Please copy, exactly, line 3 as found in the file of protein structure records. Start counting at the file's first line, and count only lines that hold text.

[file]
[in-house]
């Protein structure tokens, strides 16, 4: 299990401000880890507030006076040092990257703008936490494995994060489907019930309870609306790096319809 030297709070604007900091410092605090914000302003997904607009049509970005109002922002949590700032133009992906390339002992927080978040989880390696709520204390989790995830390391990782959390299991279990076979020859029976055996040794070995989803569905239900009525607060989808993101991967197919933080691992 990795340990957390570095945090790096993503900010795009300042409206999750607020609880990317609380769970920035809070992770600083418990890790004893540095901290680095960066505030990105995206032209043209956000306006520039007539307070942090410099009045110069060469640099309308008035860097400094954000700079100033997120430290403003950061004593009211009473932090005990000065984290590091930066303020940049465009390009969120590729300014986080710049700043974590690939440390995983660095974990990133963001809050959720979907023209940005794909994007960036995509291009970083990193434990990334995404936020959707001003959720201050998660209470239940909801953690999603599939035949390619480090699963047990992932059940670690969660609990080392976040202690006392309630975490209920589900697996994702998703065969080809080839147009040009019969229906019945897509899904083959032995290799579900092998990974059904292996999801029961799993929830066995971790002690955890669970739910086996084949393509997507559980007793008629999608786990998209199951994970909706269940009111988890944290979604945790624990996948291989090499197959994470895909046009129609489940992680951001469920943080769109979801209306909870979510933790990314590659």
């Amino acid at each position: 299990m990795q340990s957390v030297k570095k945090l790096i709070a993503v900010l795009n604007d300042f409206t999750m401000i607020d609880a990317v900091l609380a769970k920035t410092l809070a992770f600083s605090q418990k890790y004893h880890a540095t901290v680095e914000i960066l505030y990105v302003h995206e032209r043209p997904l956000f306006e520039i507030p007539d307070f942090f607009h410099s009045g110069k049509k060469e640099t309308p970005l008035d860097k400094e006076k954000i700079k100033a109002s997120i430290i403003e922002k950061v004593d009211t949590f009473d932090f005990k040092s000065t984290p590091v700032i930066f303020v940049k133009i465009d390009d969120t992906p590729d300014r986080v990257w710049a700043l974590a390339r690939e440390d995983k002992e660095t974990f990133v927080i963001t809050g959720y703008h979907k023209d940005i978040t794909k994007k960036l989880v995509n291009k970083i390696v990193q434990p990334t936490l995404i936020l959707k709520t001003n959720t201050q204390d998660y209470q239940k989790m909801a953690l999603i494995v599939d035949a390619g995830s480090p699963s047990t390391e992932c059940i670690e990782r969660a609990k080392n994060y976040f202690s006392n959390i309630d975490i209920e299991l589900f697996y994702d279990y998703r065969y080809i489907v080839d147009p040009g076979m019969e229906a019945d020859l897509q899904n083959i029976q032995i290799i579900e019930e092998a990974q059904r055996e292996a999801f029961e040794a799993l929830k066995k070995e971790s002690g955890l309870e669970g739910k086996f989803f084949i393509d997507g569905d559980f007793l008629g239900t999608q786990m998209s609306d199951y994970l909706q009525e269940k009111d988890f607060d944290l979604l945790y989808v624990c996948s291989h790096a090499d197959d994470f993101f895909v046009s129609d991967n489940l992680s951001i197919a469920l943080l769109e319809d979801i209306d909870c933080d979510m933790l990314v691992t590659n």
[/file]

């Amino acid at each position: 299990m990795q340990s957390v030297k570095k945090l790096i709070a993503v900010l795009n604007d300042f409206t999750m401000i607020d609880a990317v900091l609380a769970k920035t410092l809070a992770f600083s605090q418990k890790y004893h880890a540095t901290v680095e914000i960066l505030y990105v302003h995206e032209r043209p997904l956000f306006e520039i507030p007539d307070f942090f607009h410099s009045g110069k049509k060469e640099t309308p970005l008035d860097k400094e006076k954000i700079k100033a109002s997120i430290i403003e922002k950061v004593d009211t949590f009473d932090f005990k040092s000065t984290p590091v700032i930066f303020v940049k133009i465009d390009d969120t992906p590729d300014r986080v990257w710049a700043l974590a390339r690939e440390d995983k002992e660095t974990f990133v927080i963001t809050g959720y703008h979907k023209d940005i978040t794909k994007k960036l989880v995509n291009k970083i390696v990193q434990p990334t936490l995404i936020l959707k709520t001003n959720t201050q204390d998660y209470q239940k989790m909801a953690l999603i494995v599939d035949a390619g995830s480090p699963s047990t390391e992932c059940i670690e990782r969660a609990k080392n994060y976040f202690s006392n959390i309630d975490i209920e299991l589900f697996y994702d279990y998703r065969y080809i489907v080839d147009p040009g076979m019969e229906a019945d020859l897509q899904n083959i029976q032995i290799i579900e019930e092998a990974q059904r055996e292996a999801f029961e040794a799993l929830k066995k070995e971790s002690g955890l309870e669970g739910k086996f989803f084949i393509d997507g569905d559980f007793l008629g239900t999608q786990m998209s609306d199951y994970l909706q009525e269940k009111d988890f607060d944290l979604l945790y989808v624990c996948s291989h790096a090499d197959d994470f993101f895909v046009s129609d991967n489940l992680s951001i197919a469920l943080l769109e319809d979801i209306d909870c933080d979510m933790l990314v691992t590659n």